How to Shop for Drywall

A handyman in a plaid shirt measuring drywall in a home improvement store.

Getting ready to add drywall to your home? Shopping for drywall, also called Sheetrock, may seem like a simple task, but there's actually more to it than just knowing how much you need. There are other things to consider before you run to your local home improvement center to buy it, such as what type of drywall you need or what thickness it should be. To help you we created this little guide on how to shop for drywall.

What Type of Drywall Do do You Need?

Drywall and greenboard.

To start out, let's consider what drywall is. All drywall is made from the same thing: compressed gypsum (calcium sulfate dihydrate) plaster. This gypsum plaster mixture also referred to as plasterboard or Sheetrock, is formed into rigid sheets and covered on each side with thick paper. What makes any sheet of drywall different is simply what it is treated with. As for which kind of drywall you will need, there are four treatments or types of drywall and which one you will need will depend on where you'll be installing it.

The first and most commonly used drywall is simply known as drywall or Sheetrock. It's used mostly in residential interiors on walls and ceilings and comes in varying thicknesses.

The second type of drywall uses a paperless backing and is referred to as moldboard or mold-proof drywall. It's mold-resistant thanks to a special coating that helps to prevent mold from growing, and is good in mold-prone areas, but not high moisture areas.

The third type of drywall is referred to as moisture-resistant drywall. It can also be found by the name of greenboard or indoor tile backer board. This type is best used as a backer in areas that get wet, such as kitchens and bathrooms. In areas with high moisture, such as tub and shower surrounds, drywall should not be used. Instead, the cement board should be used in these areas and even though it can be at times referred to as drywall, it is not made of gypsum and is technically different.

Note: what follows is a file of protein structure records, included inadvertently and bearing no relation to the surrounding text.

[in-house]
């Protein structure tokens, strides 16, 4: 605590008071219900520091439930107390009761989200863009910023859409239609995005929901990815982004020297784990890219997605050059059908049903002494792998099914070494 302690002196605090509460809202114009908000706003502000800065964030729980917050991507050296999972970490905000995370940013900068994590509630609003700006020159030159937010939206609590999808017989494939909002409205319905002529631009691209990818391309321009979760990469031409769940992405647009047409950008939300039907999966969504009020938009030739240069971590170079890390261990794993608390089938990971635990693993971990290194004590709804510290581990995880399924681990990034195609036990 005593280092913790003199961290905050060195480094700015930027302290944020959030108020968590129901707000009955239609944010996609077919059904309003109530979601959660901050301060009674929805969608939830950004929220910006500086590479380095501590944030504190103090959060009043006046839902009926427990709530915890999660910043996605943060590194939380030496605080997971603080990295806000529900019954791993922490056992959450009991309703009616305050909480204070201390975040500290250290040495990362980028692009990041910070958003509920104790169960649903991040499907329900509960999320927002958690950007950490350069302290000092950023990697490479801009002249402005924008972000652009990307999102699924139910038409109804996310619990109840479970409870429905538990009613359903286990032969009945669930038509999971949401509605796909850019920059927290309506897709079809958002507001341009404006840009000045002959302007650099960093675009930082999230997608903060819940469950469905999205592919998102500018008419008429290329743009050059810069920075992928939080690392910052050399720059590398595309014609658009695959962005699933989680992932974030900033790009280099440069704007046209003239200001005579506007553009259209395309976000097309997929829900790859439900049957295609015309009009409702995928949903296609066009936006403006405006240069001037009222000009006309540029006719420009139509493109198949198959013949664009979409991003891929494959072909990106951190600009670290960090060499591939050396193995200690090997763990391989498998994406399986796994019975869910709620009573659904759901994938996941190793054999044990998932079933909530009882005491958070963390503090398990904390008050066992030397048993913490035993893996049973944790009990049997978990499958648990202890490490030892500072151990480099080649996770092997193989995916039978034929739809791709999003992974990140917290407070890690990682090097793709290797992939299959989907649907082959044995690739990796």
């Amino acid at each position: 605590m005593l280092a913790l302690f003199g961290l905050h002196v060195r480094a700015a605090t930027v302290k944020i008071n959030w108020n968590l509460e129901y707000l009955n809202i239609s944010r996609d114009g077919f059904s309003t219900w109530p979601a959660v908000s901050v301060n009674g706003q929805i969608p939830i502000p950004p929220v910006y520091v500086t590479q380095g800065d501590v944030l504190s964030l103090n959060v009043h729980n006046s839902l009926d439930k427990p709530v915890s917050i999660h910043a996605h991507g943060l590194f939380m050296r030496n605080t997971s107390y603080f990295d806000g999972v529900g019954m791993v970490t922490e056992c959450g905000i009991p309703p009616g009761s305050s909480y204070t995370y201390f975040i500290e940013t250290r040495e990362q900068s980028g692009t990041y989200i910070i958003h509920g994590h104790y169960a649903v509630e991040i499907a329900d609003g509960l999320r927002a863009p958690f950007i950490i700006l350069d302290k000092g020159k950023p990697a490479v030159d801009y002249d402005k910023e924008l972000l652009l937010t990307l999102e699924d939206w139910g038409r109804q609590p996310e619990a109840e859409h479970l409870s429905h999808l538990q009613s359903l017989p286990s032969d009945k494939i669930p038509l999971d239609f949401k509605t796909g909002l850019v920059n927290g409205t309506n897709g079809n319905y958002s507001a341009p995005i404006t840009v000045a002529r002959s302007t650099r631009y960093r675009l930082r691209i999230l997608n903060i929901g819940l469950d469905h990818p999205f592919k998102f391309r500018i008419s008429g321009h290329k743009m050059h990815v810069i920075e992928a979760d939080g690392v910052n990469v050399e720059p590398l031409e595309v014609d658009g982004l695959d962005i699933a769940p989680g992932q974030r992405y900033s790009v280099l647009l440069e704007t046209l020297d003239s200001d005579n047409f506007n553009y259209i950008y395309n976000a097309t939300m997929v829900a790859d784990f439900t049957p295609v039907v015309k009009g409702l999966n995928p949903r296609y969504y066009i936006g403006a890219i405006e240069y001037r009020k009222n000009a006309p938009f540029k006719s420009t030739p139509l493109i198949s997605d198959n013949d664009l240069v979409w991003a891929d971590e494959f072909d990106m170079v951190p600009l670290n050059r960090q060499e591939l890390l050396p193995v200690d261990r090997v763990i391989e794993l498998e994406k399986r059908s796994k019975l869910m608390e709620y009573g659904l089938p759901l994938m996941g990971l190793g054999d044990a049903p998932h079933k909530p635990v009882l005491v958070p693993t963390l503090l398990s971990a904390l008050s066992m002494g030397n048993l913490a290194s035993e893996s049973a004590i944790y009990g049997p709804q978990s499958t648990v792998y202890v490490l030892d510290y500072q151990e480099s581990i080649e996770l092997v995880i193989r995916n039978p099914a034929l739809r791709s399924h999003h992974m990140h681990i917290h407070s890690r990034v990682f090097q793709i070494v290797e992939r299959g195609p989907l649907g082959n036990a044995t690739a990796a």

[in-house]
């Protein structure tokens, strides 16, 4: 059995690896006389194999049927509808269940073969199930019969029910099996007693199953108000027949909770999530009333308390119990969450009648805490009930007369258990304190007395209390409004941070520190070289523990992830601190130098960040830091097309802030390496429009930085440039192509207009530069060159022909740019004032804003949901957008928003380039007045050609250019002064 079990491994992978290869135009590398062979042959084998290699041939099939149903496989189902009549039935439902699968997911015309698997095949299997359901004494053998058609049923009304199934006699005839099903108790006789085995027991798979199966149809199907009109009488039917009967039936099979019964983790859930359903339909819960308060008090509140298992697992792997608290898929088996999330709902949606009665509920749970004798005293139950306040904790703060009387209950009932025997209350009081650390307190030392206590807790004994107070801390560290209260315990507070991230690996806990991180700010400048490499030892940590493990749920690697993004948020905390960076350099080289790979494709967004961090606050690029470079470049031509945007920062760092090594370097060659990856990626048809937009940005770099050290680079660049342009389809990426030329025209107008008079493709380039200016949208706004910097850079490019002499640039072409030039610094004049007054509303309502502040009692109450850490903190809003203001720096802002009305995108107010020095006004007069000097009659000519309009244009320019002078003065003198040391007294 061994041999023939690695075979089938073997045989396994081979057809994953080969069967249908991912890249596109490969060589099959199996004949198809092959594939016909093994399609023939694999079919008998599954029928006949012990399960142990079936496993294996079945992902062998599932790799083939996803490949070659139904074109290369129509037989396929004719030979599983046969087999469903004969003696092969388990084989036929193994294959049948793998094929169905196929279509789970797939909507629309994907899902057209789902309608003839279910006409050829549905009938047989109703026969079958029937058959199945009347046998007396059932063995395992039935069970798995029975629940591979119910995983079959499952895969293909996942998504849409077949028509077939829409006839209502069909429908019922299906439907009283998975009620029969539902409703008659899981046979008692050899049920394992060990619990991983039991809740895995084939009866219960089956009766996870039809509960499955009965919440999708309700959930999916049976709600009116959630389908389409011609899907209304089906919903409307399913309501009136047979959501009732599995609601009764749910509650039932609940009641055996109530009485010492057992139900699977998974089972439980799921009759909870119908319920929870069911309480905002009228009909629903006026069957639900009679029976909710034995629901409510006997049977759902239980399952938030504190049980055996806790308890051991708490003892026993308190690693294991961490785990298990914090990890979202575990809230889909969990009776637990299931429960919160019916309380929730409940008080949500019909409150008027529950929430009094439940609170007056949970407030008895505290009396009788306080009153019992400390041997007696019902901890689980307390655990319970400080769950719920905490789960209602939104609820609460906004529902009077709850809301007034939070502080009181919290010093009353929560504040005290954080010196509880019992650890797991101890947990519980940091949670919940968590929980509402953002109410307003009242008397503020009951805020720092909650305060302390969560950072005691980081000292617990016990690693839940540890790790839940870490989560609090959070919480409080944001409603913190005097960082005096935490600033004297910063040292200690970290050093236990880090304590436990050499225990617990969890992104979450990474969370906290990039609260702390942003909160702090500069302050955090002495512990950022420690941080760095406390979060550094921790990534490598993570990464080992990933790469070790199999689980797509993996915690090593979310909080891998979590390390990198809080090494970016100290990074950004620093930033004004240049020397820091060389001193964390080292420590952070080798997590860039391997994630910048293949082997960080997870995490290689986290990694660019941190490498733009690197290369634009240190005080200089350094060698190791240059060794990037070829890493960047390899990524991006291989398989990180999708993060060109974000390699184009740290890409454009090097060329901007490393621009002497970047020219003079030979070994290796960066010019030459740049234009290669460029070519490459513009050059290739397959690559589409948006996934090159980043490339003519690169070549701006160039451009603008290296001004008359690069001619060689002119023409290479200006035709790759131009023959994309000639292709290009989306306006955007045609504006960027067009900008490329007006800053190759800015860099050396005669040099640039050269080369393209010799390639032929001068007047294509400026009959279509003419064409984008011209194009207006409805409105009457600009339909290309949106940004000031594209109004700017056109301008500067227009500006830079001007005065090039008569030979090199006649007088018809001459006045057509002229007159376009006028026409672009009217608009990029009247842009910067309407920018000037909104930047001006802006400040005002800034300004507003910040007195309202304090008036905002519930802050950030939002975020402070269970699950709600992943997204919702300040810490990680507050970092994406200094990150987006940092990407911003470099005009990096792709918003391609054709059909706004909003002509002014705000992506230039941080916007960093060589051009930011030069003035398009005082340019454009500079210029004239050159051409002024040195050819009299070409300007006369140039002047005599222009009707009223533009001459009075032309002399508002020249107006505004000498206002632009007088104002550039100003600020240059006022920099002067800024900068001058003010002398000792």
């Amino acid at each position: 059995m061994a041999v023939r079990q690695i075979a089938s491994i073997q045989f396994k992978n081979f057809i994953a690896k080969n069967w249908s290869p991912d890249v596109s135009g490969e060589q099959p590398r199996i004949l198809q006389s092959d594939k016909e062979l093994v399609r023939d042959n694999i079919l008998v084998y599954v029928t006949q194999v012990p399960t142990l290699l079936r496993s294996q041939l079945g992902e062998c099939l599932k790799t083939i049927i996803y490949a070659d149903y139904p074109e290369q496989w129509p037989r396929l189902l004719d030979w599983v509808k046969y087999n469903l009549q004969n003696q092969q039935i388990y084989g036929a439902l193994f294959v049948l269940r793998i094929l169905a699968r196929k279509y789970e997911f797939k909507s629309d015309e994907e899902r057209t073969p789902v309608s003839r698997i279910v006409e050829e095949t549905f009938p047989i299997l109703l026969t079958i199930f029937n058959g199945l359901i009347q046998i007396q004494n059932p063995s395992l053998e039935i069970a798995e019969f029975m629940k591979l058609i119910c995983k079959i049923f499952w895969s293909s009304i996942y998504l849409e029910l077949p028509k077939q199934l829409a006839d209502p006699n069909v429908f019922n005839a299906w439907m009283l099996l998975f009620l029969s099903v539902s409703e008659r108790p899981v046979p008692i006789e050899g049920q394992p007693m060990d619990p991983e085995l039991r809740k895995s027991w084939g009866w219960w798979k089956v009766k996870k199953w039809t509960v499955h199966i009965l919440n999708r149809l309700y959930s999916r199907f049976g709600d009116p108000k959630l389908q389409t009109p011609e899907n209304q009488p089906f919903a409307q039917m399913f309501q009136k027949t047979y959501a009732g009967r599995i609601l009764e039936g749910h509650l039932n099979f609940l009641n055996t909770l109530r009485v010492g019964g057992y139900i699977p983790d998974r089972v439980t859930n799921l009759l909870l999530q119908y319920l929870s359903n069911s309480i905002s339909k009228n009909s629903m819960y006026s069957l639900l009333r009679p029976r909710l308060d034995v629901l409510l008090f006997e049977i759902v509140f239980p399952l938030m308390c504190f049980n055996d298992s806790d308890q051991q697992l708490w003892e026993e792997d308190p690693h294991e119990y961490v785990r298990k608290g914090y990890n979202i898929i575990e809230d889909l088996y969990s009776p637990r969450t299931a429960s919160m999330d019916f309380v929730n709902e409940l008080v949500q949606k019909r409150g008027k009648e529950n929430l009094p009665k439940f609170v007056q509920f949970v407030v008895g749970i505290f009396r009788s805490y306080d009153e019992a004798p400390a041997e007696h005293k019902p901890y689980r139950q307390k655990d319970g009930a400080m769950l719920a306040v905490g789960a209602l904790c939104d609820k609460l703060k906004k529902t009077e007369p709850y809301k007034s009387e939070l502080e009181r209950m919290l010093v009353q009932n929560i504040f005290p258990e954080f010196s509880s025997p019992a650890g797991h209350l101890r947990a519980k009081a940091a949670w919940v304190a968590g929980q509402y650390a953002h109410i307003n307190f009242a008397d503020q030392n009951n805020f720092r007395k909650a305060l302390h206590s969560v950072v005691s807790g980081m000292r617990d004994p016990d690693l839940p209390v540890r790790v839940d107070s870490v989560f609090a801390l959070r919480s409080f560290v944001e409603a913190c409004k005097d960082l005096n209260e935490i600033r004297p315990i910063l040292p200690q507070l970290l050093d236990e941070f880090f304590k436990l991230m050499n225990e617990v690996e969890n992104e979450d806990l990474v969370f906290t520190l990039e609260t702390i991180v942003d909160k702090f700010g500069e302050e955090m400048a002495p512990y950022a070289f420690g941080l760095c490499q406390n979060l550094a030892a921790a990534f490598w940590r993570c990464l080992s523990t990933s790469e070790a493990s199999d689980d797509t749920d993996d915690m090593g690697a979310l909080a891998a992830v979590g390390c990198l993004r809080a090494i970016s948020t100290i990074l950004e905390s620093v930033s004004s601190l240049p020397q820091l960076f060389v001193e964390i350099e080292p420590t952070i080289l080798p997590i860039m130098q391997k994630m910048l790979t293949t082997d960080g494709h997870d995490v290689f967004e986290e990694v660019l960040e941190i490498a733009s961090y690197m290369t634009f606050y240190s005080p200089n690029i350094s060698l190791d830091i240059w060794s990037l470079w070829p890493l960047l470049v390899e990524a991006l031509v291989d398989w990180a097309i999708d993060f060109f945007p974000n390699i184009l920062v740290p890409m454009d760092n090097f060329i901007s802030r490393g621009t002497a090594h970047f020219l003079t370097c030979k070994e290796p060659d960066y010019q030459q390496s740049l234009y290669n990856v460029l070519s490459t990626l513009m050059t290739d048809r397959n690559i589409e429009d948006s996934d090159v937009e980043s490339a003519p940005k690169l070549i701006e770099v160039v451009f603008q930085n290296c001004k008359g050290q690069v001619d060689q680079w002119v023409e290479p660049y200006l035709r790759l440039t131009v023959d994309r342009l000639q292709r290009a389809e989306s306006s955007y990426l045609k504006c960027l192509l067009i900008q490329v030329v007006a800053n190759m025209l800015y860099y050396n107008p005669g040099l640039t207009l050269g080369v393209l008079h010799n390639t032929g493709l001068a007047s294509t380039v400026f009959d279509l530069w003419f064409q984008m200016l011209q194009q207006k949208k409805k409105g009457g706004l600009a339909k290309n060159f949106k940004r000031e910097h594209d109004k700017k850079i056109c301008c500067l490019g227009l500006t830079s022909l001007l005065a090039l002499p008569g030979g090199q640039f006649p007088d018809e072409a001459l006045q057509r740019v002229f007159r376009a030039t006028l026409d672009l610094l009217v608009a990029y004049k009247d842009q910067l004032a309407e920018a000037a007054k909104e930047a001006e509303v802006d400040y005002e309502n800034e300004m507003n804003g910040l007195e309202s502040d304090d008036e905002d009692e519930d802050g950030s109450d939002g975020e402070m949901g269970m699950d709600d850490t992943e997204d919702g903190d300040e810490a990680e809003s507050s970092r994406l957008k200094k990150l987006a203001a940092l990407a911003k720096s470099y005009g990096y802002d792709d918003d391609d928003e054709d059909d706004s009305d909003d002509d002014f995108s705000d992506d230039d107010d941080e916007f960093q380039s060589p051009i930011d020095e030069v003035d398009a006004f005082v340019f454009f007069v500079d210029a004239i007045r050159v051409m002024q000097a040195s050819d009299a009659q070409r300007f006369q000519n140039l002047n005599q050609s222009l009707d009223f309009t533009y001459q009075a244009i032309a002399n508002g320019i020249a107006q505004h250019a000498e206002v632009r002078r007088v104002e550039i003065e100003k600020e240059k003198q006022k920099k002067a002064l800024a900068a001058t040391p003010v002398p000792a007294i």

The fourth and last type is fire resistant drywall and is referred to as Type X, fireboard, or x-board. Type X drywall is used when code calls for a fire rating to be followed, usually in commercial and multi-family homes. This drywall comes in the thickest form of 5/8 inch thickness, which means it's also good to use when sound control is wanted between rooms.

Drywall Sizes

A hand measuring drywall with a measuring tape and pencil.

The most common size of drywall, especially for residential use, is 4 x 8 feet. This size is the easiest to handle and hang. However, drywall comes in a range of lengths if longer is needed, and most stores carry sheets from 8-12 feet in length. Choosing which length you want is something that is completely up to the buyer. Using a longer sheet can help keep seams to a minimum and will create a nicer finished product, however, the longer sheets are also much heavier and more cumbersome to handle, especially if you're hanging it by yourself and best avoided in such circumstances.

Drywall Thickness

Drywall installation.

Drywall comes in many widths. The ½ and 3/8 inch thick drywall are the two most commonly used thicknesses used in homes. The thickness you choose will depend on what you'll be using it for as well as any local building code requirements. The thickness of drywall ranges from ¼ inch to ⅝ inches with the smaller being better for residential uses where thicker is better for commercial and multi-family construction use. The extra thick drywall can also be used in a home though, and it is often used when a fireboard is needed or for more sound control between rooms.

Local Building Codes

A stack of drywall.

Before you set foot in a store it would be wise to check your local building codes to ensure that you purchase the proper type and size of drywall. The type and size will vary according to the application. A simple check via a phone call or a visit to the website of your local building inspection department can help you know just what size and type may be required for whatever rooms you may be working with.

Now that you know how to shop for drywall, the only thing left is to know how much of it you will need. For this, you can check out our article on how to calculate how much drywall is needed or use an online drywall calculator. Once you have your list of sizes and types of drywall you'll need for each room, you can go shopping with confidence knowing that you'll get just what you need to properly complete any drywall project.